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Full-port press, tax the rich, miracle at the Clink…

Monday, January 19, 2015




brown-sharon► In the Tri-City Herald — State legislators told to expect longtime hits from export slowdown — “There is no doubt that this ongoing dispute and the resulting slowdown at our ports is having a devastating impact on our economy and jobs, especially for our agricultural community in Central and Eastern Washington,” said Sen. Sharon Brown (R-Kennewick).

► In the P.S. Business Journal — Lawmakers look for solutions as negotiations at port cripple economy — Two Republican state senators (Brown and Baumgartner) are making a plan that would stop negotiations from causing traffic at ports to slow the next time a labor contract needs renewal.

EDITOR’S NOTE — Once again, private companies succeed in bring media and legislative pressure to bear on workers to give up wages, benefits and job security. Blame for a “slowdown” is squarely placed on workers, rather than the shippers’ short-sighted cost-cutting moves and their aggressive bargaining approach demanding takeaways. Even after shippers admitted workers weren’t at fault, have laid off workers, and cut shifts! THIS is why The Stand exists. And this is why everyone should attend this…

ALSO TODAY at The Stand — ILWU, community rally Thursday in Tacoma

► In the Spokesman-Review — Misunderstand and the case of the dropped ‘S’ — PMA reps had been invited, accepted, then canceled the night before the hearing on port woes, Baumgartner said. Turns out Baumgartner was texting with the PMSA’s lobbyist not the PMA. (Doh!)

inslee-budget-press► In the Seattle Times — Inslee’s capital-gains-tax pitch: good idea or risky move? — In most of the country, state governments reap windfalls from the profits off big stock sales by the wealthy. But Washington is one of nine states with no capital-gains tax. So last October, when Bill Gates sold 20 million shares of Microsoft stock for about $930 million, zero dollars flowed to the state treasury. Gov. Jay Inslee wants to change that.

► In the (Everett) Herald — Carbon cap and trade in Olympia — Polling shows voters are conflicted by a desire to reduce emissions of carbon a worry the governor’s approach won’t pan out quite as nicely as forecast. They aren’t alone. Lawmakers are wrestling with similar questions and divided on the answers. The schism, which is mostly but not entirely along party lines, is dimming prospects for passage this year of the centerpiece of Inslee’s environmental agenda.

► In today’s Seattle Times — State opts for low-profile Highway 520 span over Portage Bay — The state has dropped the idea of building a tall cable-stayed span for the Portage Bay stretch of Highway 520, choosing a less-expensive and lower-profile design for the as yet unfunded project.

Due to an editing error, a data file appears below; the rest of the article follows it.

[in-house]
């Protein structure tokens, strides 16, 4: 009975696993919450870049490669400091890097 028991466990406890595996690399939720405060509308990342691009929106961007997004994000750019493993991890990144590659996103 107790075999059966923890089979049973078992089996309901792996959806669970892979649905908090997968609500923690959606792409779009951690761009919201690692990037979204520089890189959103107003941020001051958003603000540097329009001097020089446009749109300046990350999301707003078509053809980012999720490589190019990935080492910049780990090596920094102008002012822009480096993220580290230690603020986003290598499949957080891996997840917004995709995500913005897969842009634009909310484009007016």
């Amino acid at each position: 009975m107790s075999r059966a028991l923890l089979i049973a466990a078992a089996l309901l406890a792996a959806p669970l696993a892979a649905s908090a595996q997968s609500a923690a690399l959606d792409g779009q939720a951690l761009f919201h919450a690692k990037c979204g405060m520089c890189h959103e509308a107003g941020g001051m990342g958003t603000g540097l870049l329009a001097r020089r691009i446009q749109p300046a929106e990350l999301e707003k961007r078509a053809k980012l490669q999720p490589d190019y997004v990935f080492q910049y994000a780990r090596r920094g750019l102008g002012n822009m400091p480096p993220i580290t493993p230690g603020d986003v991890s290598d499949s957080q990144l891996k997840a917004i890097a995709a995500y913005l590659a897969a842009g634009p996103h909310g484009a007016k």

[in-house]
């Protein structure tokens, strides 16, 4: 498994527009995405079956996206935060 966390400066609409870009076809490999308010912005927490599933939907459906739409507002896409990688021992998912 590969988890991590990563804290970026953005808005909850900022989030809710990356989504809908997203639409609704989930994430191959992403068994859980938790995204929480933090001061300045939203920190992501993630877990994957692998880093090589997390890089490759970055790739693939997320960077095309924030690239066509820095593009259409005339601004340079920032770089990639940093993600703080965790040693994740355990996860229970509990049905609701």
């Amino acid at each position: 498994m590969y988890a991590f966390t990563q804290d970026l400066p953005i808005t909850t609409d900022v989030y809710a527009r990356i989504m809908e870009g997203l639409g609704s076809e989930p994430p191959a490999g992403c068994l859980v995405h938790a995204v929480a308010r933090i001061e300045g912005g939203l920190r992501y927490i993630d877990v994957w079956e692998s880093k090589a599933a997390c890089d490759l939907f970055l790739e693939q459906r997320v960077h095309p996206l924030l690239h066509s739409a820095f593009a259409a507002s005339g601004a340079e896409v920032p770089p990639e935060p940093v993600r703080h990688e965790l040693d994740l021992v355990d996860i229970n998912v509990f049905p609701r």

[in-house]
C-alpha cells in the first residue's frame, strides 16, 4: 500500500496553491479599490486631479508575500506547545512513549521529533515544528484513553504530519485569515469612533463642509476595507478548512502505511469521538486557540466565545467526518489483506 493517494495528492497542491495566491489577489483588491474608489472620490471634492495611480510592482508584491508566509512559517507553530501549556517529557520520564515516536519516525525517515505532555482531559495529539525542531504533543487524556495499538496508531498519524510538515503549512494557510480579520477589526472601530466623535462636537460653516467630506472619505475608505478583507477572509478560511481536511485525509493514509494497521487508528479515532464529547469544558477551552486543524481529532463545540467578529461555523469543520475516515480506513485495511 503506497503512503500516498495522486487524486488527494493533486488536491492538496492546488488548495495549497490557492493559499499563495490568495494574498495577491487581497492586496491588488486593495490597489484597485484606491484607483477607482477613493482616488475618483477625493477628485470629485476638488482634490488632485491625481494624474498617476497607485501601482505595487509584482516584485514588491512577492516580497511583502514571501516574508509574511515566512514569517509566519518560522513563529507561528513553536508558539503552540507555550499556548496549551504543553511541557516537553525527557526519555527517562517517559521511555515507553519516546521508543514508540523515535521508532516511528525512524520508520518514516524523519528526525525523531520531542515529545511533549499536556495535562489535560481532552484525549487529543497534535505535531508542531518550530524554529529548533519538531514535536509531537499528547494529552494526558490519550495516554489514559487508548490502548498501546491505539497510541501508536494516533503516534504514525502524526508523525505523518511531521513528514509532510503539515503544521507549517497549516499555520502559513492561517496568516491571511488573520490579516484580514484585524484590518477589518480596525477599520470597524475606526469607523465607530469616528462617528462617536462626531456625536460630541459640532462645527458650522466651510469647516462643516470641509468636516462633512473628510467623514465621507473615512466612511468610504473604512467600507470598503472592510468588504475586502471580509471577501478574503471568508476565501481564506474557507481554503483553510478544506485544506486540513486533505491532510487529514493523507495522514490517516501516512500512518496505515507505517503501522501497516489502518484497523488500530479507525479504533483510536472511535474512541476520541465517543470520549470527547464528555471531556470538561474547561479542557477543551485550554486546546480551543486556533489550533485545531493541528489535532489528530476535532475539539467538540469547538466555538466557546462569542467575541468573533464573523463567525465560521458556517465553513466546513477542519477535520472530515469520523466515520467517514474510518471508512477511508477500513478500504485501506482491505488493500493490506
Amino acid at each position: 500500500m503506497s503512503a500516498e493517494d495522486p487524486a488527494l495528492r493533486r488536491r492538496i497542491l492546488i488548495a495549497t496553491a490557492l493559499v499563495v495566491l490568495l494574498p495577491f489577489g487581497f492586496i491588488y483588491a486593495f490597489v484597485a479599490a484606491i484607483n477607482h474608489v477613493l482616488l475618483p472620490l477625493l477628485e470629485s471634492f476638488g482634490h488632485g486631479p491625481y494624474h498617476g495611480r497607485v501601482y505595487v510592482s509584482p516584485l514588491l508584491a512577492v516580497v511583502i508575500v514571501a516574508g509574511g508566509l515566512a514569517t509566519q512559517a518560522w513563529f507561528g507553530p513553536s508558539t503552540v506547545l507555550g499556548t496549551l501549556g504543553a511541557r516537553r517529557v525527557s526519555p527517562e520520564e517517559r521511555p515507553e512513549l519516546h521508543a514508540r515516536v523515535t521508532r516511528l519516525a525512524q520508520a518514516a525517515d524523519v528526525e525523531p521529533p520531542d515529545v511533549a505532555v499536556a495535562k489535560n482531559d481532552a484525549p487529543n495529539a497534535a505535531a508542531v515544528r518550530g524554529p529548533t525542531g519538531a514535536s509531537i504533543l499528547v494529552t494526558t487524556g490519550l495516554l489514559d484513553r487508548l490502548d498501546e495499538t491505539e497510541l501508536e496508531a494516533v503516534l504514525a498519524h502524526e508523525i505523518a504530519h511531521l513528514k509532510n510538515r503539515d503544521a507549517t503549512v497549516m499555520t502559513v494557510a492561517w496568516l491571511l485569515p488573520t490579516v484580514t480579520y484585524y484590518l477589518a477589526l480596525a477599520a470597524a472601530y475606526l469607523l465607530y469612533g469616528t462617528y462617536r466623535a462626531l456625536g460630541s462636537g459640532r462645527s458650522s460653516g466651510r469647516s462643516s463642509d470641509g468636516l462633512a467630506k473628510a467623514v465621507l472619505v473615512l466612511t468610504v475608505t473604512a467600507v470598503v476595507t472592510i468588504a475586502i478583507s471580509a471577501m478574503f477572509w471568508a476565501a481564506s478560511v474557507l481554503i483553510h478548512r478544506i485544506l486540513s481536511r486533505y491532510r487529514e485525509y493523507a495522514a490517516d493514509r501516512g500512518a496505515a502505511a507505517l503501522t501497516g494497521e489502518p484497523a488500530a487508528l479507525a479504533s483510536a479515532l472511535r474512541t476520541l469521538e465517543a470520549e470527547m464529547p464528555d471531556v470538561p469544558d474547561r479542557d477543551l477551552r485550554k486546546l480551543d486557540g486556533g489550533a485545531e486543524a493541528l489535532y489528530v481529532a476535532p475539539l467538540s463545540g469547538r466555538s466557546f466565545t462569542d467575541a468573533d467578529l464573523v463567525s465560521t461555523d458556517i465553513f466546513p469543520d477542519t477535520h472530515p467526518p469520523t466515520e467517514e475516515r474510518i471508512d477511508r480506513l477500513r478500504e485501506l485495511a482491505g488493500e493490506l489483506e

► In today’s Peninsula Daily News — Rep. Van De Wege’s new legislation seeks jail time for illegal campaign contributions

► In today’s Yakima H-R — Five business-related bills to follow in the Legislature




AWPPW-logo► In the (Longview) Daily News — Paper workers union continues to prepare for KapStone strike — AWPPW officials are upping the ante in contract talks with KapStone, saying they will contact the company’s customers and investors about the possible consequences of a labor dispute. The two sides met Friday, just a week after KapStone reportedly withdrew offers for retroactive pay hikes and a high-deductible Kaiser health insurance option. The company’s insistence that the traditional Kaiser plan be eliminated is a key issue for the rank and file.

► In today’s (Everett) Herald — Everett-built carbon fiber wings key to Boeing’s future — The new 777X marries the technology of the popular 777 with the material advances of the fuel-efficient Dreamliner. When the first 777X rolls off the factory floor sometime around 2020, it will be the largest and most efficient twin-engine jet in the world. That efficiency largely comes from the wings that will be fabricated from a super light and strong carbon fiber composite material.

► In the News Tribune — South Sound businesses still hoping to stave off cuts at JBLM — Businesses, nonprofits and civic groups fear a loss of thousands of jobs in Pierce and Thurston counties.

► In the Bellingham Herald — Lummis reject ‘standing offer’ to negotiate approval of Whatcom County coal terminal — Lummis decline “standing offer” from Gateway Pacific Terminal to resolve a dispute over coal terminal’s impact on fishing grounds.

► In today’s Seattle Times — Seattle city workers to participate Tuesday in support of police reform — Some Seattle city employees are planning to walk off work for a half-hour Tuesday to demonstrate their support for police reform and are urging colleagues to do the same.

► In the News Tribune — Pierce County has several corrections jobs but few applicants — The Pierce County Sheriff’s Department is trying to hire 12 corrections deputies to work in the jail but it’s been a struggle to draw a large pool of strong candidates.

► In the P.S. Business Journal — 10 months after fatal KOMO helicopter crash, still no changes to Seattle helipad regulations




obama-state-of-the-union► In the Washington Post — Obama budget proposal will take aim at the wealthy — President Obama plans to propose raising $320 billion over the next 10 years in new taxes targeting wealthy individuals and big financial institutions to pay for new programs designed to help lower- and middle-income families. New tax credits would help those in need of child care and households with two earners, they said, while other proposals — such as covering community college tuition — would help students.